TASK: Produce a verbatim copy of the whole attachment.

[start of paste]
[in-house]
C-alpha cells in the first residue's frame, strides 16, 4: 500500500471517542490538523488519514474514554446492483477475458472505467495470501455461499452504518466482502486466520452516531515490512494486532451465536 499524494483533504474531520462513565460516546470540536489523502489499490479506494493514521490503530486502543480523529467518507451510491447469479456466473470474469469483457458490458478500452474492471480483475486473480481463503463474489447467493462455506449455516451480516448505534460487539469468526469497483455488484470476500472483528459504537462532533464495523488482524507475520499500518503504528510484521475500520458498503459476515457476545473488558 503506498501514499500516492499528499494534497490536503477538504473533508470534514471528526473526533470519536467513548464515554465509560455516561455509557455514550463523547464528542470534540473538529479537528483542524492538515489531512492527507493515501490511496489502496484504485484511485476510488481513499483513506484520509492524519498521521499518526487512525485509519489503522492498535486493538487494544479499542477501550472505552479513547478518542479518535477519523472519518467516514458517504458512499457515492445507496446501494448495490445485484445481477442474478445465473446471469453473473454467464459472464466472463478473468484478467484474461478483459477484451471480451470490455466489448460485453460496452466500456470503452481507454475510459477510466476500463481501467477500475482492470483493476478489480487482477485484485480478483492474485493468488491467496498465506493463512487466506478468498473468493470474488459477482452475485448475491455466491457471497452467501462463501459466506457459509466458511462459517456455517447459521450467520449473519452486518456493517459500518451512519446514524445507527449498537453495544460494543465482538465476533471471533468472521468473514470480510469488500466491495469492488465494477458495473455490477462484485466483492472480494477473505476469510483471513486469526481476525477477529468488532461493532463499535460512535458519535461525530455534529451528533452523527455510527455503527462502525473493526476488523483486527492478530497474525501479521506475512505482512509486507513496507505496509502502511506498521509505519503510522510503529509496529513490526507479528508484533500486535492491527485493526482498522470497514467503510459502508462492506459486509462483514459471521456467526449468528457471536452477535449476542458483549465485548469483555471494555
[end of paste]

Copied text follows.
[in-house]
C-alpha cells in the first residue's frame, strides 16, 4: 500500500471517542490538523488519514474514554446492483477475458472505467495470501455461499452504518466482502486466520452516531515490512494486532451465536 499524494483533504474531520462513565460516546470540536489523502489499490479506494493514521490503530486502543480523529467518507451510491447469479456466473470474469469483457458490458478500452474492471480483475486473480481463503463474489447467493462455506449455516451480516448505534460487539469468526469497483455488484470476500472483528459504537462532533464495523488482524507475520499500518503504528510484521475500520458498503459476515457476545473488558 503506498501514499500516492499528499494534497490536503477538504473533508470534514471528526473526533470519536467513548464515554465509560455516561455509557455514550463523547464528542470534540473538529479537528483542524492538515489531512492527507493515501490511496489502496484504485484511485476510488481513499483513506484520509492524519498521521499518526487512525485509519489503522492498535486493538487494544479499542477501550472505552479513547478518542479518535477519523472519518467516514458517504458512499457515492445507496446501494448495490445485484445481477442474478445465473446471469453473473454467464459472464466472463478473468484478467484474461478483459477484451471480451470490455466489448460485453460496452466500456470503452481507454475510459477510466476500463481501467477500475482492470483493476478489480487482477485484485480478483492474485493468488491467496498465506493463512487466506478468498473468493470474488459477482452475485448475491455466491457471497452467501462463501459466506457459509466458511462459517456455517447459521450467520449473519452486518456493517459500518451512519446514524445507527449498537453495544460494543465482538465476533471471533468472521468473514470480510469488500466491495469492488465494477458495473455490477462484485466483492472480494477473505476469510483471513486469526481476525477477529468488532461493532463499535460512535458519535461525530455534529451528533452523527455510527455503527462502525473493526476488523483486527492478530497474525501479521506475512505482512509486507513496507505496509502502511506498521509505519503510522510503529509496529513490526507479528508484533500486535492491527485493526482498522470497514467503510459502508462492506459486509462483514459471521456467526449468528457471536452477535449476542458483549465485548469483555471494555